That this is actually the case becomes apparent when hypotheses that seem iron-clad in observational studies are put to the test in experimental conditions.
Lack of experimental confirmation
If ever there was a field about which you could say “for every study there is an equal and opposite study,” it is nutritional epidemiology–although experimental results are generally considered “more equal” than observational data. Associations that link specific nutrients to the prevention of specific diseases can be (relatively) strong and consistent in the context of nutritional epidemiology observational data, but absent in experimental situations. Epidemiological studies suggested that beta carotene could prevent cancer; experimental evidence suggested just the opposite and in fact, smokers given beta carotene supplements had increased risk of cancer . Epidemiological studies suggest that low-fat, high-carb diets are related to a healthy weight. This may be the case, but experimental evidence shows that reducing carbs and increasing fat is more effective for weight loss [7, 8]. In one study, when experiment participants added carbs back into their diet (the increase in calories from 2 months to 12 months is entirely accounted for–and then some–by carbohydrate), they regained the weight they had lost.*
Data from 
Kenneth Rothman, in his book Epidemiology: An Introduction, emphasizes the importance of applying Karl Popper’s philosophy of refutationism to epidemiology:
“The refutationist philosophy postulates that all scientific knowledge is tentative in that it may one day need to be refined or even discarded. Under this philosophy, what we call scientific knowledge is a body of as yet unrefuted hypotheses that appear to explain existing observations.” 
Rothman makes the point that there is an asymmetry when it comes to refuting hypotheses based on observations: a single contrary observation carries more weight in judging whether or not a hypothesis is false than a hundred observations that suggest that it is true.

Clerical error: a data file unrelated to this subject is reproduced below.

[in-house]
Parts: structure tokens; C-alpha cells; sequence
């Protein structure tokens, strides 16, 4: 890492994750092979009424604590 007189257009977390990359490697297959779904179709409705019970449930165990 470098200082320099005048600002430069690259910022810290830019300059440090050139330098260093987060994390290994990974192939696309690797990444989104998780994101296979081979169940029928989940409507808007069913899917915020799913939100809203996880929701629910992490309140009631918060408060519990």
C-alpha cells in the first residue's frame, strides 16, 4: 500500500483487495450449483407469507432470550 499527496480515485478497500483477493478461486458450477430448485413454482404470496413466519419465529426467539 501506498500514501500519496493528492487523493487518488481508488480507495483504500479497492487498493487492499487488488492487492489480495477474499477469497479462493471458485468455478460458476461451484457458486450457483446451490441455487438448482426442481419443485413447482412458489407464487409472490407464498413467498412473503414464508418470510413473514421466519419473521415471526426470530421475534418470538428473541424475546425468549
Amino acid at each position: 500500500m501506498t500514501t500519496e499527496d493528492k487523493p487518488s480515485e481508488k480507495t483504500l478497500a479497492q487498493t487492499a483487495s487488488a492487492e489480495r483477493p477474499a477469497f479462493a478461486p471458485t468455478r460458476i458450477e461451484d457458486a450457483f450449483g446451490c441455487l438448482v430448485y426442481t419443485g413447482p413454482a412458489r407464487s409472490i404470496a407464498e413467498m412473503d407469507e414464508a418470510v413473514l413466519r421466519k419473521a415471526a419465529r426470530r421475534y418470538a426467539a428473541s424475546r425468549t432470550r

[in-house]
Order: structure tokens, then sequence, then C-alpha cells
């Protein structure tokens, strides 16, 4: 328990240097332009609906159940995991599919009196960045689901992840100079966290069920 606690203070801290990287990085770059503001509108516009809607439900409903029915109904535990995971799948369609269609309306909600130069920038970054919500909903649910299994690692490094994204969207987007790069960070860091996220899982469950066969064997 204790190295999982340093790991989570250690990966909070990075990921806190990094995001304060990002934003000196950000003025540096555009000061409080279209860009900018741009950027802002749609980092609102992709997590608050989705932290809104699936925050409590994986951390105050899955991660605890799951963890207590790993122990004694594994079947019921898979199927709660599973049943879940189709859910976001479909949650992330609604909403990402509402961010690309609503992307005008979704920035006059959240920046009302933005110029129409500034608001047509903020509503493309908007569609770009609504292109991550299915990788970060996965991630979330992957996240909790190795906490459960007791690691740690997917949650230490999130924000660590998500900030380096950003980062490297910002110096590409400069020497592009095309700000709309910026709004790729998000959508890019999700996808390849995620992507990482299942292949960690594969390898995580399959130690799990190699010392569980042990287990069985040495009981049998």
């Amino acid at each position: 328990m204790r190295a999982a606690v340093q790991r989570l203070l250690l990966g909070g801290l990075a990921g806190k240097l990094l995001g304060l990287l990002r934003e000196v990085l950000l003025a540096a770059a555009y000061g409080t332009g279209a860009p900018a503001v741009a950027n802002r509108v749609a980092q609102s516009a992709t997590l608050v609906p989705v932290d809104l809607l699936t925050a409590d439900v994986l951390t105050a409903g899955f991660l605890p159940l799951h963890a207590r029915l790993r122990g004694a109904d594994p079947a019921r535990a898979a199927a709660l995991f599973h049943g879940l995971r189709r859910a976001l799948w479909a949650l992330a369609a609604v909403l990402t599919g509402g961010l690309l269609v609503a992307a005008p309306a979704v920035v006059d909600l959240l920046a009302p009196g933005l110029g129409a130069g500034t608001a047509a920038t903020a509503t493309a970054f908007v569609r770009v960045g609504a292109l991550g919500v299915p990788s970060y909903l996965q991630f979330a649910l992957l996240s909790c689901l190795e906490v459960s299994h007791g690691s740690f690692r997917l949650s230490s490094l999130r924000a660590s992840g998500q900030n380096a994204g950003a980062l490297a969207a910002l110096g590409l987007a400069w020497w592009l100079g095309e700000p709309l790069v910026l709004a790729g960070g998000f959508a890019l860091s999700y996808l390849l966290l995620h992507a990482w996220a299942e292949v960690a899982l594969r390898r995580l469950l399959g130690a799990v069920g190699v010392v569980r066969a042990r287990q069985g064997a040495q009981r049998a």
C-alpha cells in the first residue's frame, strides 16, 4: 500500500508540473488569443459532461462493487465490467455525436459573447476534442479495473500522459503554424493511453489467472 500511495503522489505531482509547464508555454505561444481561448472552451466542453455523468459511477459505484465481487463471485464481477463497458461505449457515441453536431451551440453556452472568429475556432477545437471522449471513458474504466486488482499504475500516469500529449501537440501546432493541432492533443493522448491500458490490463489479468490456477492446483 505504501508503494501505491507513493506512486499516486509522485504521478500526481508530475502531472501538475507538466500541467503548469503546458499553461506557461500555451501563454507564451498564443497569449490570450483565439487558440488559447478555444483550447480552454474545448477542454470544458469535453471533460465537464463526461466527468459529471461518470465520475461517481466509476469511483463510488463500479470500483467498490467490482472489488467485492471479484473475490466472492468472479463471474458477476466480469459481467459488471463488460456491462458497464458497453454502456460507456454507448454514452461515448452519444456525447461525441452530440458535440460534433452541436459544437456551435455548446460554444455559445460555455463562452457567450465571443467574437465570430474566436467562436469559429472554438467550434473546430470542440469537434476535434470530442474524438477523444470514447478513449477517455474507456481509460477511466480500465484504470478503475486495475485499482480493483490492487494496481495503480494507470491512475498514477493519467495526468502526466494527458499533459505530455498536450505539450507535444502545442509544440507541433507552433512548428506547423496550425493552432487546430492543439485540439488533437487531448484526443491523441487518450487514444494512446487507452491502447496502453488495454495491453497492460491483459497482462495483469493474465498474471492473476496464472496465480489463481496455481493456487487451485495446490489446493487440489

In the case of the current “low fat, whole grain diets will prevent chronic disease” hypothesis, there is not just one contrary observation, but scores of them, including the results of applying this hypothesis in a 30-year, population-wide experiment in the US.
If the current nutrition paradigm needs to be “refined or even discarded,” how will we acquire the knowledge we need to create a better system? How can we move away from “statistical people” towards a perspective that encompasses the individual variations in genetics, culture, and lifestyle that have such a tremendous impact on health?
Tune in next time for the final episode of N of 1 nutrition when I ask the all-important question: What the heck does n of 1 nutrition have to do with public health?
*This doesn’t mean that carbs are evil–some of my best friends are carbs–but that the conditions in a population that are associated with a healthy weight and the conditions in an experiment to that lead to increased weight loss are very different.
1. Eckel RH, Kris-Etherton P, Lichtenstein AH, Wylie-Rosett J, Groom A, Stitzel KF, Yin-Piazza S. Americans’ awareness, knowledge, and behaviors regarding fats: 2006-2007. J Am Diet Assoc. 2009 Feb;109(2):288-96.
2. Marquart L, Pham AT, Lautenschlager L, Croy M, Sobal J. Beliefs about whole-grain foods by food and nutrition professionals, health club members, and special supplemental nutrition program for women, infants, and children participants/State fair attendees. J Am Diet Assoc. 2006 Nov;106(11):1856-60.
3. Halton TL, Willett WC, Liu S, et al. Potato and french fry consumption and the risk of type 2 diabetes in women. Am J Clin Nutr. 2006 Feb;83(2):284-90.
4. Coronary Drug Project Research Group. Influence of adherence to treatment and response of cholesterol on mortality in the coronary drug project. N Engl J Med. 1980 Oct 30;303(18):1038-41.
5. Horwitz RI, Viscoli CM, Berkman L et al. Treatment adherence and risk of death after a myocardial infarction. Lancet. 1990 Sep 1;336(8714):542-5.
6. Willett, W. Nutrition Epidemiology, 2nd ed. New York: Oxford University Press, 1998.
7. Gardner C, Kiazand A, Alhassan, et al. Weight Loss Study: A Randomized Trial Among Overweight Premenopausal Women: The A TO Z Diets for Change in Weight and Related Risk Factors .Comparison of the Atkins, Zone, Ornish, and LEARN. Journal of the American Medical Association. 2007;297(9):969-977
8. Shai I, Schwarzfuchs D, Henkin Y, Shahar DR, et al; Dietary Intervention Randomized Controlled Trial (DIRECT) Group. Weight loss with a low-carbohydrate, Mediterranean, or low-fat diet. N Engl J Med. 2008 Jul 17;359(3):229-41.
9. Rothman, K. Epidemiology: An Introduction. New York: Oxford University Press, 2002.